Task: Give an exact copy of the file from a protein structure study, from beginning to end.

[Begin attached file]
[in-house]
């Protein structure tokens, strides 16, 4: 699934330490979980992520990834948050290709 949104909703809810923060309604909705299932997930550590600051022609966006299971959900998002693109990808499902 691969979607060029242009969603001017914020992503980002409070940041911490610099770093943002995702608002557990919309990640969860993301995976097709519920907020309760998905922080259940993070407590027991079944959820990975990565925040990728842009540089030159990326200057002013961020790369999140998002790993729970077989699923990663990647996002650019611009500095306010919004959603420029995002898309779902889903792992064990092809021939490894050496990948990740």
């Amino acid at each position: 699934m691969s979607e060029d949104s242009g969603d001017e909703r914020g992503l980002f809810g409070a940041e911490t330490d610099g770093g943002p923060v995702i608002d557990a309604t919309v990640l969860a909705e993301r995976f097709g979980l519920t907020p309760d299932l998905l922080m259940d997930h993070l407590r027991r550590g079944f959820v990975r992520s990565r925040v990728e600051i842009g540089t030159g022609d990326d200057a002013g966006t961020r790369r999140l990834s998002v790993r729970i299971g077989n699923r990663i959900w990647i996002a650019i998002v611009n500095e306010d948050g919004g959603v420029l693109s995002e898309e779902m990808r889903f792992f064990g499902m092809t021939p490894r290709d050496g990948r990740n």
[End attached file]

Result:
[in-house]
């Protein structure tokens, strides 16, 4: 699934330490979980992520990834948050290709 949104909703809810923060309604909705299932997930550590600051022609966006299971959900998002693109990808499902 691969979607060029242009969603001017914020992503980002409070940041911490610099770093943002995702608002557990919309990640969860993301995976097709519920907020309760998905922080259940993070407590027991079944959820990975990565925040990728842009540089030159990326200057002013961020790369999140998002790993729970077989699923990663990647996002650019611009500095306010919004959603420029995002898309779902889903792992064990092809021939490894050496990948990740």
């Amino acid at each position: 699934m691969s979607e060029d949104s242009g969603d001017e909703r914020g992503l980002f809810g409070a940041e911490t330490d610099g770093g943002p923060v995702i608002d557990a309604t919309v990640l969860a909705e993301r995976f097709g979980l519920t907020p309760d299932l998905l922080m259940d997930h993070l407590r027991r550590g079944f959820v990975r992520s990565r925040v990728e600051i842009g540089t030159g022609d990326d200057a002013g966006t961020r790369r999140l990834s998002v790993r729970i299971g077989n699923r990663i959900w990647i996002a650019i998002v611009n500095e306010d948050g919004g959603v420029l693109s995002e898309e779902m990808r889903f792992f064990g499902m092809t021939p490894r290709d050496g990948r990740n």